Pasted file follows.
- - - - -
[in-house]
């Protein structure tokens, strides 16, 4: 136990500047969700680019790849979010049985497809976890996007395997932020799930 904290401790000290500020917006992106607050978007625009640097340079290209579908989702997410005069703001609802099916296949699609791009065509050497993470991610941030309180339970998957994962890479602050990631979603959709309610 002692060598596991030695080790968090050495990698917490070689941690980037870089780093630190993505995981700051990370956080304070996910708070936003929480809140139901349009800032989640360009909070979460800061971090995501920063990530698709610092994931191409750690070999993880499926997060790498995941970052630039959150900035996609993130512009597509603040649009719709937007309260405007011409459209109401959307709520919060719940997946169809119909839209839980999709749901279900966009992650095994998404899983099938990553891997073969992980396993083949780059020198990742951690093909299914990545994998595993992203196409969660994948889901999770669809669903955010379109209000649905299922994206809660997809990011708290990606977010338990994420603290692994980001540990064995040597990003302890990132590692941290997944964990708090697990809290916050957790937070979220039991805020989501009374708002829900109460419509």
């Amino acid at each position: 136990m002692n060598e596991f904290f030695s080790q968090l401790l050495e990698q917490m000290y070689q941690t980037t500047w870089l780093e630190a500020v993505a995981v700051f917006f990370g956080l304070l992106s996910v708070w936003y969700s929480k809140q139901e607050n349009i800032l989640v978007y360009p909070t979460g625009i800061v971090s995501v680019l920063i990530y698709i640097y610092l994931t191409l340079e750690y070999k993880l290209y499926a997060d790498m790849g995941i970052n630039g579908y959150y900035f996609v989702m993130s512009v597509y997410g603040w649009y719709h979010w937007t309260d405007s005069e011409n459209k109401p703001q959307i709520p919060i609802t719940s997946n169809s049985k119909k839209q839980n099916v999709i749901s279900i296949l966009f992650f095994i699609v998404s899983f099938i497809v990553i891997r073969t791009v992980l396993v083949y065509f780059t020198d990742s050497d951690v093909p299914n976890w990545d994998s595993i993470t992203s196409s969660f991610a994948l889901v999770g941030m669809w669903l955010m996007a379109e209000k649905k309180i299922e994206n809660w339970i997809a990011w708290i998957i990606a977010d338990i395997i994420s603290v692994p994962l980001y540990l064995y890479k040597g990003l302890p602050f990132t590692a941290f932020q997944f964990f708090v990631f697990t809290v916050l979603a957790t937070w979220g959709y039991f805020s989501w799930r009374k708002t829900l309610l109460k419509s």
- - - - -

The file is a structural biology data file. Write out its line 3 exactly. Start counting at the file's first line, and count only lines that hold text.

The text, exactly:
């Amino acid at each position: 136990m002692n060598e596991f904290f030695s080790q968090l401790l050495e990698q917490m000290y070689q941690t980037t500047w870089l780093e630190a500020v993505a995981v700051f917006f990370g956080l304070l992106s996910v708070w936003y969700s929480k809140q139901e607050n349009i800032l989640v978007y360009p909070t979460g625009i800061v971090s995501v680019l920063i990530y698709i640097y610092l994931t191409l340079e750690y070999k993880l290209y499926a997060d790498m790849g995941i970052n630039g579908y959150y900035f996609v989702m993130s512009v597509y997410g603040w649009y719709h979010w937007t309260d405007s005069e011409n459209k109401p703001q959307i709520p919060i609802t719940s997946n169809s049985k119909k839209q839980n099916v999709i749901s279900i296949l966009f992650f095994i699609v998404s899983f099938i497809v990553i891997r073969t791009v992980l396993v083949y065509f780059t020198d990742s050497d951690v093909p299914n976890w990545d994998s595993i993470t992203s196409s969660f991610a994948l889901v999770g941030m669809w669903l955010m996007a379109e209000k649905k309180i299922e994206n809660w339970i997809a990011w708290i998957i990606a977010d338990i395997i994420s603290v692994p994962l980001y540990l064995y890479k040597g990003l302890p602050f990132t590692a941290f932020q997944f964990f708090v990631f697990t809290v916050l979603a957790t937070w979220g959709y039991f805020s989501w799930r009374k708002t829900l309610l109460k419509s």